First and foremost, I’d like to apologize for the ridiculous length of this post. I would not be able to say what I need to say and have it read any shorter. So on that note, thank you if you take the time to read it through. It hasn’t been easy for me to figure out how to talk about this, and I know that some who read it might not understand or agree. But what no one can deny are my own very personal, valid feelings. This has been my reality the last few months and for a while life was grim. I know there are other women out there like me, because when I first found out I was pregnant I googled it (pregnant and don’t want kids). I admit it didn’t make me feel any better. If anything it induced a sense of panic and made me feel a million times worse.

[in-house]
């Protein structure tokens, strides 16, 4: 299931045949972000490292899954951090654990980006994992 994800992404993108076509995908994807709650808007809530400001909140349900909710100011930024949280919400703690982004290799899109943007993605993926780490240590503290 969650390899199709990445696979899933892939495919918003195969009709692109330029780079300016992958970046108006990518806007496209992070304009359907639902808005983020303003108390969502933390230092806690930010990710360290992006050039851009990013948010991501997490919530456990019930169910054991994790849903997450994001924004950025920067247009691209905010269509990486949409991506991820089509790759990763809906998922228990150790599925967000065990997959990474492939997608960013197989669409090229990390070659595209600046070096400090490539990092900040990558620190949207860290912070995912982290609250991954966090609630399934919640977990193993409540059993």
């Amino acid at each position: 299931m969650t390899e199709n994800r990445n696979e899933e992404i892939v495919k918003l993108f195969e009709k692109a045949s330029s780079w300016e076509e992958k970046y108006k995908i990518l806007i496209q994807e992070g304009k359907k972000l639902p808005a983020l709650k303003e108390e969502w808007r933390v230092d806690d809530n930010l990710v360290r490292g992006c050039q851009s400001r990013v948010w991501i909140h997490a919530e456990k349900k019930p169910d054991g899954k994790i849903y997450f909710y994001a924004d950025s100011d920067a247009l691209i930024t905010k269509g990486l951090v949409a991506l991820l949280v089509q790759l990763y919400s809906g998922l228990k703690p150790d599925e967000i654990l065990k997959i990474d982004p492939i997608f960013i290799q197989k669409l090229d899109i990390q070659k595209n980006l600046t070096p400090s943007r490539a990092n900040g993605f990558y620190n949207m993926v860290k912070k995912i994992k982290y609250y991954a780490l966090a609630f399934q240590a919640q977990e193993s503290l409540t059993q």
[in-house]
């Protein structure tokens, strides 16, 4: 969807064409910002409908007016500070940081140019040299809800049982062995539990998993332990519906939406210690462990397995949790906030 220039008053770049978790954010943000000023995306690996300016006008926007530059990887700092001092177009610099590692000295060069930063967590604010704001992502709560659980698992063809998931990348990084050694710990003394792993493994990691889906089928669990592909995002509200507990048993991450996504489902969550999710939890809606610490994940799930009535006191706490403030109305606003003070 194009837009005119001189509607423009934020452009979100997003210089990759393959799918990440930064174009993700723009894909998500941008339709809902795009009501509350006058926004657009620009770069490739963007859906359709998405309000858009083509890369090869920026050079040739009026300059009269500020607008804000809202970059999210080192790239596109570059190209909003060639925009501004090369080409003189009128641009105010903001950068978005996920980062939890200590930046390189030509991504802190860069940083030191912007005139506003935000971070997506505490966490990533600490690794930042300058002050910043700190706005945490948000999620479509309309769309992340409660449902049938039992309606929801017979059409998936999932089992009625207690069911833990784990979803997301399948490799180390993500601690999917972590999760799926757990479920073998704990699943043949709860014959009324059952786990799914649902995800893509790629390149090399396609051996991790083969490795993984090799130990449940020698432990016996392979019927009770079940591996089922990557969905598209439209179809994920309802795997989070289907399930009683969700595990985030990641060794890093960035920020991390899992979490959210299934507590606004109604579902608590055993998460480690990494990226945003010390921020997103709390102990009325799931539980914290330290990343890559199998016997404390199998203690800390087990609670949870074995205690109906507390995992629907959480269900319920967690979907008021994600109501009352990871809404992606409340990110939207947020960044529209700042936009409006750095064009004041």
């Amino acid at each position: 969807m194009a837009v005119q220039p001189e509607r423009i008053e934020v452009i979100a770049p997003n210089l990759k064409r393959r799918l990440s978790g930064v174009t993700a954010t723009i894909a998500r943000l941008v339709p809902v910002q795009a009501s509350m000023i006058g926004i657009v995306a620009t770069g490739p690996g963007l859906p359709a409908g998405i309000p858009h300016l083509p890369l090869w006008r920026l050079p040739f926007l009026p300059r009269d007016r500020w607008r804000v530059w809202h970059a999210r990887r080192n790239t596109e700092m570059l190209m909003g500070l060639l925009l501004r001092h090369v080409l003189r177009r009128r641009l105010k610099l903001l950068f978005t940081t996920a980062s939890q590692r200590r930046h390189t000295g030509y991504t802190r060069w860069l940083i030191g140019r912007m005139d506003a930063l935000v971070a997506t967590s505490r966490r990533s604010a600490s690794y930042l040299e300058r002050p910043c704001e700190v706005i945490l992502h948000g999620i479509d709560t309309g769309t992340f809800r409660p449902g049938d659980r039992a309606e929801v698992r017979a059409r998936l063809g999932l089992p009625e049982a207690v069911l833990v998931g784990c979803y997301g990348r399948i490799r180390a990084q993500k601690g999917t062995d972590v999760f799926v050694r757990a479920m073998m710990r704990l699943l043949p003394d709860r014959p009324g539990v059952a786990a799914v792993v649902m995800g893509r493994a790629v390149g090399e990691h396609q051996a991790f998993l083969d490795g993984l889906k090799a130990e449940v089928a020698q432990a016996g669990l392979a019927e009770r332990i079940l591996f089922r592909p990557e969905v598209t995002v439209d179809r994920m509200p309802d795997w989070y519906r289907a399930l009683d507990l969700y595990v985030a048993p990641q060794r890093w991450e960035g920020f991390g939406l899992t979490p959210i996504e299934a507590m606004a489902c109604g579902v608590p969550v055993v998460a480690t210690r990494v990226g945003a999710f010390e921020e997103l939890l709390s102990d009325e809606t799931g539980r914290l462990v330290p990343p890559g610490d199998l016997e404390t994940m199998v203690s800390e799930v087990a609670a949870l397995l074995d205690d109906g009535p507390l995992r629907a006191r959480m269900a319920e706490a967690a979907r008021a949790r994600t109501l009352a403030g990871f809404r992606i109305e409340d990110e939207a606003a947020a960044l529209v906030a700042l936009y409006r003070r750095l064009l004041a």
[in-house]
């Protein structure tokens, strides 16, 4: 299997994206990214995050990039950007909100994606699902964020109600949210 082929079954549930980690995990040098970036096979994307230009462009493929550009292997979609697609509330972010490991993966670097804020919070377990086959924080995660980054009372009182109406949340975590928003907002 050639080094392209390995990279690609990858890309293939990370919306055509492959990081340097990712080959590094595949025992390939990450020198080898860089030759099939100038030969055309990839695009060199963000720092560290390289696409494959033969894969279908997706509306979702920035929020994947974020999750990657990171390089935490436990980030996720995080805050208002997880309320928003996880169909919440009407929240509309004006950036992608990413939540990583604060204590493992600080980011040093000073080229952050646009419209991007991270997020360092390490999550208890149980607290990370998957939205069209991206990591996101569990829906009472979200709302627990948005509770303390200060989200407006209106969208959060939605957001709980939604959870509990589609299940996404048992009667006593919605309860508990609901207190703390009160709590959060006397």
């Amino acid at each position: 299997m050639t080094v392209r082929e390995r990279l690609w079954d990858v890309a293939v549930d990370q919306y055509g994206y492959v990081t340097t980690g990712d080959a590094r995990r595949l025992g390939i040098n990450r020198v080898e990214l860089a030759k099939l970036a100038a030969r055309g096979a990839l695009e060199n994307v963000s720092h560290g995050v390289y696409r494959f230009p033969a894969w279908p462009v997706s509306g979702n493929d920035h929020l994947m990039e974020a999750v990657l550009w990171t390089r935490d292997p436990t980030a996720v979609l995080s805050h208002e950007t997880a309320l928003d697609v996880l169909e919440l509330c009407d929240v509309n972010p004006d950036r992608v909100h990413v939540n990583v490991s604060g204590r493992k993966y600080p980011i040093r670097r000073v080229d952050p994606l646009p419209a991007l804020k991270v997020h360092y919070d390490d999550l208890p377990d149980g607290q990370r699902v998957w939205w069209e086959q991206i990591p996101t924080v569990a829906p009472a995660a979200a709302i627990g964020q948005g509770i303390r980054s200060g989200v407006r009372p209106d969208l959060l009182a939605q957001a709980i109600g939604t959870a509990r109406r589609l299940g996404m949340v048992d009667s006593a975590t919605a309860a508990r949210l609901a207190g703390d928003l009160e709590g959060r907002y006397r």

I found out I was pregnant in mid-February, a few days after Valentine’s Day. It was unplanned and very unexpected. For personal (mostly medical) reasons, my husband and I believed it was unlikely we’d ever conceive. And I was fine with that, more than fine in fact, because I never wanted kids. I was 19 when I first met my husband, and told him casually over coffee one day that I had no interest in children. At the time we weren’t technically dating, and I was also very young, so I doubt he thought much of it. (For the record, he was incredibly vocal that he did want them.) Fast forward 11 years, we are happily married and I still don’t want kids. So that day in February when one pregnancy test after another read positive, my first response was shock. I lived that first day in a fog, texting my husband at work to let him know. He was overjoyed, but I had barely processed the news. The next day, reality settled in, and I cried a lot – like a lot. My husband didn’t get it at all…he thought, wait a minute, aren’t you supposed to be happy right now? In all those years of telling him that I thought pregnancy was disgusting and that raising a child was my worst nightmare, I don’t think he ever really believed me, because he had always felt so differently. Thus began my hysteric downward spiral into despair. I was appalled at the idea of my pregnancy, and my beloved husband felt completely the opposite. Trust me, this is not an easy space to occupy.